Large animals brought small profits this Eid
Farmers in northern Bangladesh who prepared large cattle for sale during the recent Eid-ul-Azha have been left disgruntled as they registered unexpectedly poor profits even though a higher number of animals were bought for sacrifice this year, according to traders and livestock officials.
Mozammel Haque Babu, a cattle farmer from Baghoil Modhopara village under Chatmohar upazila of Pabna, had brought a handsome bull weighing approximately 36 maunds to Gabtoli haat in Dhaka ahead of Eid-ul-Azha this year.
The bull, named Shopno Raj, was a star attraction at the cattle market but it sold for just Tk 5.05 lakh a day before Eid.
"I spent about Tk 8 lakh in the last four years to provide the bull with organic food and expected to sell it for Tk 20 lakh," Babu said.
"We prepared enough animals for sacrifice this year but people did not have the capacity to buy big animals with high prices," said Krishno Mohon Haldar, district livestock officer of Pabna
"Had I sold the meat separately, I would have easily earned Tk 9-10 lakh but my family forced me to sell the giant animal for such a low price because it would be costly to bring it back home," he added.
Babu went on to say that even other large bulls that weighed up to 40 maunds sold for just Tk 4 lakh and so, he was compelled to accept the Tk 5 lakh offer.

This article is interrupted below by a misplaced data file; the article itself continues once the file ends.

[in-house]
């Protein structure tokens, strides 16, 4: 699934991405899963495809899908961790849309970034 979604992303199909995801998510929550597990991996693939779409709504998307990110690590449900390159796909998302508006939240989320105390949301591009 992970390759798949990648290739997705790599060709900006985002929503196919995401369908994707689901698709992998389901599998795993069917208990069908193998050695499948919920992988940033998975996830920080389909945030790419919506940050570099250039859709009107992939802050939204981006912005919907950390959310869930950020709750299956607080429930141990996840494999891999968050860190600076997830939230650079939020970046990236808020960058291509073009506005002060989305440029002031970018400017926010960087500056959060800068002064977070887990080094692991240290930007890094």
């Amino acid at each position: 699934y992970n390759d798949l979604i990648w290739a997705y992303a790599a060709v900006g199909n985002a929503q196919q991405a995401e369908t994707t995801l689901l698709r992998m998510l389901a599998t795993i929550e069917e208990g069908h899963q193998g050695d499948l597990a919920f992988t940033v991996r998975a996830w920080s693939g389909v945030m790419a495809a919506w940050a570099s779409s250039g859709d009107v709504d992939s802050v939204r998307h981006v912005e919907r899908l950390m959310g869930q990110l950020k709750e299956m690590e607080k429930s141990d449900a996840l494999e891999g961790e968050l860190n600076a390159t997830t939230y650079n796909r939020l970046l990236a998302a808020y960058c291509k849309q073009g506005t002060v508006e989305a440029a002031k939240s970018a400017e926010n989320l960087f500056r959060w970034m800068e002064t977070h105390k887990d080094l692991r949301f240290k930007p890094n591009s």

"Considering this huge loss, I have become discouraged about fattening bulls in the future."
Md Habib Hossain, a cattle farmer from Chor Bolorampur village in the same upazila, also received poor prices for the 22 bulls he fattened in preparation for the Eid market.
"Each one weighed between 800 to 900 kilogrammes and I expected to sell them for Tk 2.5 to Tk 3 lakh per animal but I had to accept prices of Tk 1.5 to Tk 2 lakh before the festival," he said.
Habib then explained that he was bound to sell his cattle no matter the cost as it would be expensive to maintain them for another year considering the soaring feed prices.
Likewise, Md Barekul Sheikh of Mazzan village in Sirajganj's Shahzadpur upazila said he sold 17 fattened bulls at Badamtoli haat in the capital but was denied the expected profit.
Sheikh was able to sell his cattle for about Tk 1.2 to Tk 1.5 lakh, making a profit of about Tk 5,000 per animal.
"So, we incurred losses considering the various input costs but we are happy to have at least gotten some money given the lack of profit in this Eid market," he added.
Zeenat Sultana, deputy director of the Department of Livestock Services, said that around 90.93 lakh sacrificial animals were sold in the Eid market this year, which is about 10 lakhs higher than the number sold in 2021.
"Last year, a total of 90.83 lakh sacrificial animals were sold for about Tk 46,000 crore collectively but this year, business was well over Tk 50,000 crore," she added.
According to a number of officials in the livestock department, the cattle were sold for cheaper prices this time around as the consumers' financial capacity has deteriorated due to high inflation and other economic concerns.
"We prepared enough animals for sacrifice this year but people did not have the capacity to buy big animals with high prices," said Krishno Mohon Haldar, district livestock officer of Pabna.
But even though farmers were deprived of their expected profits when it came to large animals, small and medium sized ones fetched them good returns.
The demand for animals weighing two to four maunds saw a marked increase this Eid as those are sold at more affordable prices.
"So, those were able to get the maximum asking price," he added.